Category Archives: Web development

Startups Need Design Talent

Reading Chris Dixon’s blog this morning and his latest post caught my eye, talking about some of the things (NYC) startups need and do not need.

Second point on Chris Dixon’s list for startup “needs”:

2) More web product design talent. This is the scarcest talent of all (more so than engineering). NYC has perhaps the best design community in the world, but most of the designers are trained in non-web design fields (e.g. print design).  Most of the good design schools don’t emphasize web product design (some exceptions – e.g. my friend Zach Klein taught an excellent class at the School of Visual Arts last semester on web product design). NYU’s ITP stands out as a program that focuses on the intersection of design and technology (e.g. the Foursquare team went to school there). CMU’s HCI program and MIT’sMedia Lab are also great. Other schools need similar programs.

As someone working in this area (in Toronto) I find it amazing there would be a lack of digital design talent available in New York city, arguably one of the biggest hubs globally for such talent.

Rethinking The 1024 Paradigm

Wheat Field Under Threatening Skies, 1890, Vincent van Gogh

Here’s an interesting topic many of us working in the digital field can relate to—a topic which seems to come up more and more lately. I’m talking about the 1024 paradigm. That is, the tendency to design anything destined for the Web browser environment to be visually optimized for screens 1024 pixels wide by 768 pixels tall.
Everyone has likely heard those numbers at one time or another—but how do they influence our digital experiences?

Note: I’m not going to bore you to death with another one of those long posts examining the history of computer screens, GUI layout implementations or technical aspects of designing for the various screen resolutions over the years. While this could be a wider topic for discussion encompassing CSS strategies and Web standards, I’ll try and keep this post brief.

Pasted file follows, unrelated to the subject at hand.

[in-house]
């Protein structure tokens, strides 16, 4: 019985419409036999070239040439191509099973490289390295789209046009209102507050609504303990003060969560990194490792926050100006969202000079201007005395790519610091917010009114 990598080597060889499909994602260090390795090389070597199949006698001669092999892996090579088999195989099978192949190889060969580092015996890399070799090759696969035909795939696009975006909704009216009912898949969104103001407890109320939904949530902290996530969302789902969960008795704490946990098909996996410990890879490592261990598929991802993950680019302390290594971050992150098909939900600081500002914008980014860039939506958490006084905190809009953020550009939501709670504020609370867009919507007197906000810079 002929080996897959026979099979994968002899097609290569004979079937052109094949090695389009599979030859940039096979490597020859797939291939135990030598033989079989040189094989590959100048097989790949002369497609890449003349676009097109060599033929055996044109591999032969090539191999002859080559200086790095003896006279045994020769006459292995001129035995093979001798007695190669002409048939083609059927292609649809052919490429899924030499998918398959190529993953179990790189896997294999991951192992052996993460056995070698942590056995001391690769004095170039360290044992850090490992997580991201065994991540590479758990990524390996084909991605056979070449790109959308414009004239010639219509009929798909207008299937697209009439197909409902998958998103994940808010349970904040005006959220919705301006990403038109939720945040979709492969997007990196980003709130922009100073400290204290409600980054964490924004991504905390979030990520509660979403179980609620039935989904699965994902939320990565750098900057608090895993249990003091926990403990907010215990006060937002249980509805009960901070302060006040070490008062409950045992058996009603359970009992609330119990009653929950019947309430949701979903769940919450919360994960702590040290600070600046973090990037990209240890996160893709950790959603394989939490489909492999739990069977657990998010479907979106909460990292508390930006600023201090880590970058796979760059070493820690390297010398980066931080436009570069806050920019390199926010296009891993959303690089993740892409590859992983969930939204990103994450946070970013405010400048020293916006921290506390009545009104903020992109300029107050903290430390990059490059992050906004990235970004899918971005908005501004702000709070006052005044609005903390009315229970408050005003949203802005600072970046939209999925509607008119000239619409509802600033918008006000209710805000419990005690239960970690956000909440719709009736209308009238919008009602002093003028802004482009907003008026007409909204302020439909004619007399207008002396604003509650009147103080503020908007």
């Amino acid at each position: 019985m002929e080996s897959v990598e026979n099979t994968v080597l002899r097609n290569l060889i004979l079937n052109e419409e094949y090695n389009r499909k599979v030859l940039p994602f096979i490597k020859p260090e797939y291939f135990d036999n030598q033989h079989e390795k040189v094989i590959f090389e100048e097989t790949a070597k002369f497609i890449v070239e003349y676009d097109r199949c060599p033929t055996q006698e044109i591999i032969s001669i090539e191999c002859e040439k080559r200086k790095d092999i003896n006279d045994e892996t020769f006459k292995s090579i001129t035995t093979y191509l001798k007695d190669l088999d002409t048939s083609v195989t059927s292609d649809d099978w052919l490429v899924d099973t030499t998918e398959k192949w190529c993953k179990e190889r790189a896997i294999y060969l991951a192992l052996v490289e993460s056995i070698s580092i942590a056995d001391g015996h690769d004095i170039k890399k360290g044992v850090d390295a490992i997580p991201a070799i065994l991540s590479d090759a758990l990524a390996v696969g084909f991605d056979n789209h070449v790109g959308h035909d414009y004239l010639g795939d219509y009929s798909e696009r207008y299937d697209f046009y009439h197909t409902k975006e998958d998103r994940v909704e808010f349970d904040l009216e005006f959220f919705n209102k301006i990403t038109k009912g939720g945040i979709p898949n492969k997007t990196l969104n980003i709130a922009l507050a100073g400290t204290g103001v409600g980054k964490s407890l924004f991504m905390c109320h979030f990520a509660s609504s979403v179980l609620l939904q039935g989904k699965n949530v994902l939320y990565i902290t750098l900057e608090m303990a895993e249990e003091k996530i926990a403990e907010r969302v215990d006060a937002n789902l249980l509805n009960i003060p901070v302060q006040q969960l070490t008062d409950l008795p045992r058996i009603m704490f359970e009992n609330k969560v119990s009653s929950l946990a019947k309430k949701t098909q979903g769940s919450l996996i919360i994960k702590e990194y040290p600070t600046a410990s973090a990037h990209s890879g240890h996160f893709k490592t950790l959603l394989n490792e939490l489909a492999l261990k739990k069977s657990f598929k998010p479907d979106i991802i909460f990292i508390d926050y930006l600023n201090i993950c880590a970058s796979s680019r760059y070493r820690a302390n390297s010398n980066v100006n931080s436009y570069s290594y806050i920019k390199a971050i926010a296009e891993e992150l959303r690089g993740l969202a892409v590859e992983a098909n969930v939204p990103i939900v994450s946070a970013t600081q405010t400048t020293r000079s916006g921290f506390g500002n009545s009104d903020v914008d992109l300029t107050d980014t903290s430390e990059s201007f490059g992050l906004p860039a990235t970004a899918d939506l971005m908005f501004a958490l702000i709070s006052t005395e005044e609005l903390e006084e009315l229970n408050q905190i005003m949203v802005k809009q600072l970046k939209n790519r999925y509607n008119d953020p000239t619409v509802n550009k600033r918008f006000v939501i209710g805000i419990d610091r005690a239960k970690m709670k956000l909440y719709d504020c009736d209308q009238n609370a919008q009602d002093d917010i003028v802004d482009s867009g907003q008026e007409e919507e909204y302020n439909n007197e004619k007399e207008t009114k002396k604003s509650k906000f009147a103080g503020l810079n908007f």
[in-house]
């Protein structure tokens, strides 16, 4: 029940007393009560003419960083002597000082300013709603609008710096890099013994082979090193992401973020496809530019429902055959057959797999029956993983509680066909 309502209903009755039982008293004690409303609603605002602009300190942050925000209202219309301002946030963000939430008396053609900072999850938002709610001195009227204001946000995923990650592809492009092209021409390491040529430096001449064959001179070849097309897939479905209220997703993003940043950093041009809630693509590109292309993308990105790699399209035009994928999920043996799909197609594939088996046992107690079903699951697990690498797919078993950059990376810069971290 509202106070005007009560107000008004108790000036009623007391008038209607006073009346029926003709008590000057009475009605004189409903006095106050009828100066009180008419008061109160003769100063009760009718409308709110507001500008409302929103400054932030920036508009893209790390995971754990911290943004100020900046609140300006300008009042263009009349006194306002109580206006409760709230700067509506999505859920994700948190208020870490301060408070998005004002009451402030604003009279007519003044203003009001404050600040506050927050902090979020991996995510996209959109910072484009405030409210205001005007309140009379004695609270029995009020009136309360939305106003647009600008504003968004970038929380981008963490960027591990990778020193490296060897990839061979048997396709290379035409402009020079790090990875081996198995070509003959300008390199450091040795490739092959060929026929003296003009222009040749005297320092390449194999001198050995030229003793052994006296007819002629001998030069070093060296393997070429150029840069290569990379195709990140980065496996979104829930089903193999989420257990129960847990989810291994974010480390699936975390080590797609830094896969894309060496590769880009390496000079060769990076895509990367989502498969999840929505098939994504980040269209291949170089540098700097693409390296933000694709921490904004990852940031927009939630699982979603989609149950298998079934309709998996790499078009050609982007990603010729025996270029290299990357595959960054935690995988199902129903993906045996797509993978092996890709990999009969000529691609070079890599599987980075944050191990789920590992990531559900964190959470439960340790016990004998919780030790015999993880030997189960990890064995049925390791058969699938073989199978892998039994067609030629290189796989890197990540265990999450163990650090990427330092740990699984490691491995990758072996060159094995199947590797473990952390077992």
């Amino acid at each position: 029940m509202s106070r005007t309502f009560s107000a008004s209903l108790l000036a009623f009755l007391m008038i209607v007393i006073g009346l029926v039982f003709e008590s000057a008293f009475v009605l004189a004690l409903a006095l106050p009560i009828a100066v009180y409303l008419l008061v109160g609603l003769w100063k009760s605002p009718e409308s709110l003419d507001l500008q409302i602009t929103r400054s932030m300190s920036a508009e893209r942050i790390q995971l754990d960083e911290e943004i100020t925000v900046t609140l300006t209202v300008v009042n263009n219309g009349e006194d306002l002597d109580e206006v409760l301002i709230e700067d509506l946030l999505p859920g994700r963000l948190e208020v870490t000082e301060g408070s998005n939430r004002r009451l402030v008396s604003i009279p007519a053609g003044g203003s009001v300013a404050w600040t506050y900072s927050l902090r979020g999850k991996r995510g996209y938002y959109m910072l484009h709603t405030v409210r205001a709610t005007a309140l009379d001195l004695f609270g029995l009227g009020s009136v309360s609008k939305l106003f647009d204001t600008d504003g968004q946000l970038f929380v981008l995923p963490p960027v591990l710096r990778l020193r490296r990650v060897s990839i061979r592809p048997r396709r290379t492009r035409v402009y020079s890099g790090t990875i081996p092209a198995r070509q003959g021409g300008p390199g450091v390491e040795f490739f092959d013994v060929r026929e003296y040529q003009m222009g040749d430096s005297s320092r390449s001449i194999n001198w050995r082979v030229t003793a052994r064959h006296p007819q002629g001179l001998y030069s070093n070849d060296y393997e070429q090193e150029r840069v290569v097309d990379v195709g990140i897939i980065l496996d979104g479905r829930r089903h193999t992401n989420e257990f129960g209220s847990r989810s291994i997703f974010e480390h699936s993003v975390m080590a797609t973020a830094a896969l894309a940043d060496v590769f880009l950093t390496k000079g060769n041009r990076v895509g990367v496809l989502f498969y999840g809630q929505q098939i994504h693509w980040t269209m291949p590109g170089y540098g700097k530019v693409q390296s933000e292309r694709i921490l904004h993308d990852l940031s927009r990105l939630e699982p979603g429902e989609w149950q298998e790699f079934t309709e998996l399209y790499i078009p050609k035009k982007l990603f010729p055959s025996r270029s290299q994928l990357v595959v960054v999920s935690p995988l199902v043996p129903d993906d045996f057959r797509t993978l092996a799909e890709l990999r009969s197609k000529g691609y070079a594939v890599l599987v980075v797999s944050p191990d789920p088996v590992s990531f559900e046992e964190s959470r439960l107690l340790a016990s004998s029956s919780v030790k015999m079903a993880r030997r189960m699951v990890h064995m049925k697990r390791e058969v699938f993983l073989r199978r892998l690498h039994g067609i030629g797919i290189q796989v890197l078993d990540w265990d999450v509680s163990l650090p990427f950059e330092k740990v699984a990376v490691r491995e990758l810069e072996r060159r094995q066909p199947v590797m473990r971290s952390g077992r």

I call it [1024] a paradigm because for many years the prevailing consensus among digital designers and developers has been this display size (1024 by 768 pixels)—more than any other dimension—represents the most common screen size for people viewing the sites we produce.

However, like all paradigms there’s a beginning, middle, and end—and just like 800 by 600 and 640 by 480 before it, I think the end is near.

Yesterday I was having a discussion with one of my colleagues on this very topic. We were noticing the emergence of more horizontally-oriented user interface designs on the Web—and we think it’s great from a creative and UX perspective. In our talk it occurred to us, the old 1024 pixel design paradigm still drives (or constrains, depending on how you look at it) most—if not all—the digital designs we produce for our clients. This isn’t anything negative or bad, just something we’ve observed.
In fact, acknowledging a sizable portion of the Web audience, albeit dwindling (like IE6 usage), still view many of the sites we create on screens running 1024 by 768 pixel displays, shows we are very much cognizant of accommodating the widest possible viewing audience. Call it due diligence or forced sentimentality, it’s something I imagine many of our clients unconsciously appreciate.

On the other hand, if you consider the growing pervasiveness of wide screens (…walked into any Best Buy lately?)—and by wide I mean 16:9 aspect ratios up and beyond a width of 1600 pixels—I genuinely wonder why we’re still taking such great lengths to ensure our clients digital designs are optimized for this particular screen dimension.

So what if (designers and creatives love to say “what if…”—sometimes to the grief of developers who must implement the “what if” scenarios and concepts into viable solutions) 1920 x 1200 pixels and larger became the new standard on the Web?

What could we do with all that extra screen real-estate from a creative and design perspective? Would we start to see 4, 5, or 6 column layouts?

Could we put greater emphasis on larger typographic treatments and better leverage negative space?—these are visual communication techniques graphic designers exploit well in print.